Quite a nice summit view. I could tell the route over to Mears looked horrific, and based on BoggyB's choss comment, I didn't have any desire to add on that peak. That south face of Mears is prime for a ski in spring!
With it now getting into the later hours of the day, it was time to drop and go back up Whipple pass area.
Back to the main ridge, I dropped back down to the saddle with S 8 and found the easiest grassy path down the drainage. When the grass ran out, it was a talus hop almost all the way to where I left the trail below to go up S 10. Some cairns here and there amongst the talus. Telluride peeps must get out up here just often enough!
Back down to the "trail" I quickly pass the mile or so back down to the Whipple Mountain trail. I missed a few spots, but the trees are sparse enough that the bushwhack was easy.
Then I just had 1.6K or so back up to the pass. Here I would be able to prove that I have better uphill legs than downhill. I hate hiking downhill. But would my legs like all this uphill??? YES! I crushed that 1.6K in much faster than my usual pace. #uphilllegsfordays
Though even with my fast pace uphill, I didn't beat the sunset. I did get to watch the moon rise, so that was pretty special
At the pass, I then just had 1K downhill to the truck. Uggg, I hate the downhill, and my legs told me so.
Back at my truck before 8:30pm, I had some decisions to make. I needed a good nights rest to recover from today, but the next peaks planned were a 3 hour drive away (I know, bad planning). So after much deliberation, I decided to punt and go with T0 the next day. From my vague rememberances from Furthermore's TR, it was a peak he did one day to beat the monsoons. A ho hum, get it done kind of peak. Little did I know it would actually be an awesome peak and day!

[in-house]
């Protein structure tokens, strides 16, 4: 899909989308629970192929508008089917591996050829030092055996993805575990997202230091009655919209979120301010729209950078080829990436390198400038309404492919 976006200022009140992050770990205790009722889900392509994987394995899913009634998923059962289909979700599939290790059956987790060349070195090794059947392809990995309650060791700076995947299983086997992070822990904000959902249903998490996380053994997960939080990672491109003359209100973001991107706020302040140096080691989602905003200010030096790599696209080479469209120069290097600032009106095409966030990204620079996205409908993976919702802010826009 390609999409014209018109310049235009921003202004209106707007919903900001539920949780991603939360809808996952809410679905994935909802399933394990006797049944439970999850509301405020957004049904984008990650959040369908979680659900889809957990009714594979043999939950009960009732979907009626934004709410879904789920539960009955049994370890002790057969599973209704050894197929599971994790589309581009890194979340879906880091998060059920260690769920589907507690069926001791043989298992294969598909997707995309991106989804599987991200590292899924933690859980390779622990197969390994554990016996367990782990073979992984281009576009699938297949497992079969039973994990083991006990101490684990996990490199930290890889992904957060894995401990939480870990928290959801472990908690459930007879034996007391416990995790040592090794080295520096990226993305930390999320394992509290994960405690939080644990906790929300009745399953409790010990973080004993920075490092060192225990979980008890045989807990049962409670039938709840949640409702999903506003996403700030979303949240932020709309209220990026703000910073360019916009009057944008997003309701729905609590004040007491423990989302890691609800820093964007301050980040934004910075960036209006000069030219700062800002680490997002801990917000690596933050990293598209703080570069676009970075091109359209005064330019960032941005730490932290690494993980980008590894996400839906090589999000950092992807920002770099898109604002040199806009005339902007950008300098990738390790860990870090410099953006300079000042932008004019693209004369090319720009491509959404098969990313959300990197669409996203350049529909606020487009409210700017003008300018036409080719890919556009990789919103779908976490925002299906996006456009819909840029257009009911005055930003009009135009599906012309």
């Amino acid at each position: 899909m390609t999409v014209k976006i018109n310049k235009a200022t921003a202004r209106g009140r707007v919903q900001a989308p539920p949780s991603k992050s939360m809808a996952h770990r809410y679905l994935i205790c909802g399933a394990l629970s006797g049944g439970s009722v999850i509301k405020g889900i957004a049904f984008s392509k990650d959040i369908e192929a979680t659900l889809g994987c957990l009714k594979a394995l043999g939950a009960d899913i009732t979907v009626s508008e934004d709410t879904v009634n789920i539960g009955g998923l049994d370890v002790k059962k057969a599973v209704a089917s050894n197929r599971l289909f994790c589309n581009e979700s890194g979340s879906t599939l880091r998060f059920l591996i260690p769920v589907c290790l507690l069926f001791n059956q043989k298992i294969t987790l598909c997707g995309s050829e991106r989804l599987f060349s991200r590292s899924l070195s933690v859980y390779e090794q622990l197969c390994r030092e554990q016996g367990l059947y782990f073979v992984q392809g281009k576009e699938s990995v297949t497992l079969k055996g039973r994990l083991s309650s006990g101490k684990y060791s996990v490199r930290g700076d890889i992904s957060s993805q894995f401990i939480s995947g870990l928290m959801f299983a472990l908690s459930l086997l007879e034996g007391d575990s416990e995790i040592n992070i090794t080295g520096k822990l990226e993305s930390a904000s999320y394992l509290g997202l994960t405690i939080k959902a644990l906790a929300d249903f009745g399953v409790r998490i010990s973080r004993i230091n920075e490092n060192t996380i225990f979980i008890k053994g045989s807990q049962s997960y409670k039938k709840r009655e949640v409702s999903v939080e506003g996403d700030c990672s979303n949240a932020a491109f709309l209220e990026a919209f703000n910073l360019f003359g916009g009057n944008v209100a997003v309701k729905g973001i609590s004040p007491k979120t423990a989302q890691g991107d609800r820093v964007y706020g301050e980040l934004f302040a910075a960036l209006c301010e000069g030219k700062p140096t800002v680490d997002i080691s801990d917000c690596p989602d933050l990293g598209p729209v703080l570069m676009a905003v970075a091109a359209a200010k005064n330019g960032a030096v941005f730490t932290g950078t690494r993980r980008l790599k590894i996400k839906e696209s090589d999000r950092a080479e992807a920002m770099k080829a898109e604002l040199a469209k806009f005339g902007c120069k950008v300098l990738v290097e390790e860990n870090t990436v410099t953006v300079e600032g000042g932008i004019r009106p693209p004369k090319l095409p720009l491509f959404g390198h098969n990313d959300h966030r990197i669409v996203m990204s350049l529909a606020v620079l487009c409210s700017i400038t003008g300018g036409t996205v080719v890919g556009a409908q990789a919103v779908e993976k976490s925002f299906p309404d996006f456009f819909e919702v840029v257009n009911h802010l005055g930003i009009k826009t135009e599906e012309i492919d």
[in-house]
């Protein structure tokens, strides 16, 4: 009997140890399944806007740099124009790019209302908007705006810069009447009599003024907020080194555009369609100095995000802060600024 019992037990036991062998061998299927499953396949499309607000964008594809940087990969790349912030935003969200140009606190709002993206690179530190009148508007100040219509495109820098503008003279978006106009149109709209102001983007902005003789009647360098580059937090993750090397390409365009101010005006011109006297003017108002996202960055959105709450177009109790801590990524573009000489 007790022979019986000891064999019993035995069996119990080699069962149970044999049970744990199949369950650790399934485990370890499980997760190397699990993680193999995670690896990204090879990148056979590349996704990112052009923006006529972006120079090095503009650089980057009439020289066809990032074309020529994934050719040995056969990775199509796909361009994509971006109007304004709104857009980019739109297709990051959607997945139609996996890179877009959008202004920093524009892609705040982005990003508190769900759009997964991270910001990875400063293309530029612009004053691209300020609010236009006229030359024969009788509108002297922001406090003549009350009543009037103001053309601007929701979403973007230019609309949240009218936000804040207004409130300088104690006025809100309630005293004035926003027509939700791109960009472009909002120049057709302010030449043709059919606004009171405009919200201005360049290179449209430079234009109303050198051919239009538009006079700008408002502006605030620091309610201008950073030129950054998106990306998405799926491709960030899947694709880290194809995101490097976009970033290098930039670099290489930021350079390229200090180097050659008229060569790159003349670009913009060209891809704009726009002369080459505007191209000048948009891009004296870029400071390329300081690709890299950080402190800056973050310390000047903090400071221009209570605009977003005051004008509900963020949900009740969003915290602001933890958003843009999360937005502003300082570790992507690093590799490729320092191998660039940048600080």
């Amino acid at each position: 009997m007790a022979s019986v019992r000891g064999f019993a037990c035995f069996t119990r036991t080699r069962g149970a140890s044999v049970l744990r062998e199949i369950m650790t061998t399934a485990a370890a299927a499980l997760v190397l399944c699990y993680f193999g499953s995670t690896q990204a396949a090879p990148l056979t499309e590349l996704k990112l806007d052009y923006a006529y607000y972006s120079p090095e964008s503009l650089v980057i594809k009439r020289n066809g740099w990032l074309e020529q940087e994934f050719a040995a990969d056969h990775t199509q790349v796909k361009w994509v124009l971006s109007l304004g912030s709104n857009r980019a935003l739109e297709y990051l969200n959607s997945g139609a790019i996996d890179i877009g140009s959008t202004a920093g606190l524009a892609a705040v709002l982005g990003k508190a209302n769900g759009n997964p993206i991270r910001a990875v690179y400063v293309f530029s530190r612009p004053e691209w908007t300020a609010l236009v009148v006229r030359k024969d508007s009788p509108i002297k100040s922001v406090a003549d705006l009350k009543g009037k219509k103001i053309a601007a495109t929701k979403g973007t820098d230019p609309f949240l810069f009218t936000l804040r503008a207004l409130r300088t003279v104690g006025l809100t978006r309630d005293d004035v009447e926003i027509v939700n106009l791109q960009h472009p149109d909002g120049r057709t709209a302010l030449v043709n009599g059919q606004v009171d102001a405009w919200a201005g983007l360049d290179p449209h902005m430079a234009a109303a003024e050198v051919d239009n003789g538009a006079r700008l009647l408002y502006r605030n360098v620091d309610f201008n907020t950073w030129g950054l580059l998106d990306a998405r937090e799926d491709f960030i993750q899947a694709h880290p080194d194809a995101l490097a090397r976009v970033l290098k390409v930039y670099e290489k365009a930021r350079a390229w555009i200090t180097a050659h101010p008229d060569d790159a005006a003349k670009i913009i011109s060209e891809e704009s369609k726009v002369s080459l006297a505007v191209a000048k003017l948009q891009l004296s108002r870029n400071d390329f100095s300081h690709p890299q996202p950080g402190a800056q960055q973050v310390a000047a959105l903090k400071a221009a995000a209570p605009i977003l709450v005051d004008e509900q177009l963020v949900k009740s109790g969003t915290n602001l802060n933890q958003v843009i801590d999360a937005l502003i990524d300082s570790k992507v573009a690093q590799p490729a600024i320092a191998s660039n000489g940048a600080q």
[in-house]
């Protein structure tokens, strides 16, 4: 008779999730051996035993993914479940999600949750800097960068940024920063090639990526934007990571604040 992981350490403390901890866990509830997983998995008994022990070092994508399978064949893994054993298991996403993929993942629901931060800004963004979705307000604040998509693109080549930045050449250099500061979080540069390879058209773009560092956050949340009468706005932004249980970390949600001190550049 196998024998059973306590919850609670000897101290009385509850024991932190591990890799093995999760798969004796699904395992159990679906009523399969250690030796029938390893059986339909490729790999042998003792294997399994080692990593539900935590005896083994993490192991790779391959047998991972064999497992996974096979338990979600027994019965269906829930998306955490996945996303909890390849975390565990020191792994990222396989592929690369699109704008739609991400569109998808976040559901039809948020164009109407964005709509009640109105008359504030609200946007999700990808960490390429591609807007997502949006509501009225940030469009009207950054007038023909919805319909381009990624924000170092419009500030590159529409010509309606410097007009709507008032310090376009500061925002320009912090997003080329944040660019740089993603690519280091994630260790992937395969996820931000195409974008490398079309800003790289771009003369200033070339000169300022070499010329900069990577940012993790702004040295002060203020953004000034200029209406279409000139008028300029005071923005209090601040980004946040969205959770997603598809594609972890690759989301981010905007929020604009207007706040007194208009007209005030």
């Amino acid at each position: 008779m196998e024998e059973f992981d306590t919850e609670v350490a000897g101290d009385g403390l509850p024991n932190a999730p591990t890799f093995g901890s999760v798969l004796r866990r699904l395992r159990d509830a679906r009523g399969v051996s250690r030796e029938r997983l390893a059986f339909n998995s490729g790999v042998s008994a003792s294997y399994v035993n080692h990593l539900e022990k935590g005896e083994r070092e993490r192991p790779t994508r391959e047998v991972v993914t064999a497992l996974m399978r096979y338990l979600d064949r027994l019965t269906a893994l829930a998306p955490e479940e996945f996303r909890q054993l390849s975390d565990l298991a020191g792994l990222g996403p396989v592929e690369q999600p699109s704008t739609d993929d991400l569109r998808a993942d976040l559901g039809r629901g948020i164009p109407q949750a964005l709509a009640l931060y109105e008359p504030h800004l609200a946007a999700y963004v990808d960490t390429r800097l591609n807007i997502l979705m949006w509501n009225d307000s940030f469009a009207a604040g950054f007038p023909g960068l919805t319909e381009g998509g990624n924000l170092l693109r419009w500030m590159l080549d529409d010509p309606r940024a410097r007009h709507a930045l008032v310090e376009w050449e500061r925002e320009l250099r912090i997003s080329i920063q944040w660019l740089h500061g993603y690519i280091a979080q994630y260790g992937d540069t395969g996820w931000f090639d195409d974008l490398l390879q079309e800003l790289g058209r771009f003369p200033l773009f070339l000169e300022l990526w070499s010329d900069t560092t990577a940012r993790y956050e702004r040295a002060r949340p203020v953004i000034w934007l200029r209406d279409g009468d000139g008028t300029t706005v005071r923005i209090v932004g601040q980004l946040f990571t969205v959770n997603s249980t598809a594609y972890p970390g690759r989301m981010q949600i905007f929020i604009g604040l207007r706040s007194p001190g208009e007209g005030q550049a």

T 0 & Campbell Peak September 23, 2018
Elevation gain: 5,371'
Trailhead: Mill Creek
NEW Route up: NO steep scree / NO steep grass / NO dead fall bushwhacking => SUPER Pleasant!
So after sleeping in, a lot. I finally got on my way to the trailhead well after sunrise. I got to Mill Creek and drove all the way up to the gate. There are only 2 T0 TR's with maps (The only TR's I typically open. Words are great, maps are best. Don't make me interpret your sometimes incorrect words). One from Furthermore and another from Doug62. Hmmm Furthermore described hellacious scree on on his uphill. I guess I'll go his descent route. Doug62's route up the ridge looked good, but I didn't want to drive back to the lower trailhead. But if I went with the Furthermore downhill section, I could always chose my options later, since I could still ascend to the ridge with Campbell Peak.
At the super casual time of 8:30am, I was finally on the trail. I quickly ran into a bunch of bow hunters after their dawn shift. Others were still hiking up though. The turn for the Last Dollar trail came quickly, and up the switchbacks I went. The sunlight was already filtering its way in, and I quickly lost the puffy and soon the R1.
Fall has certainly come to Telluride in pockets. Lots of green still, but also lots of zones where the leaves have turned and fallen already.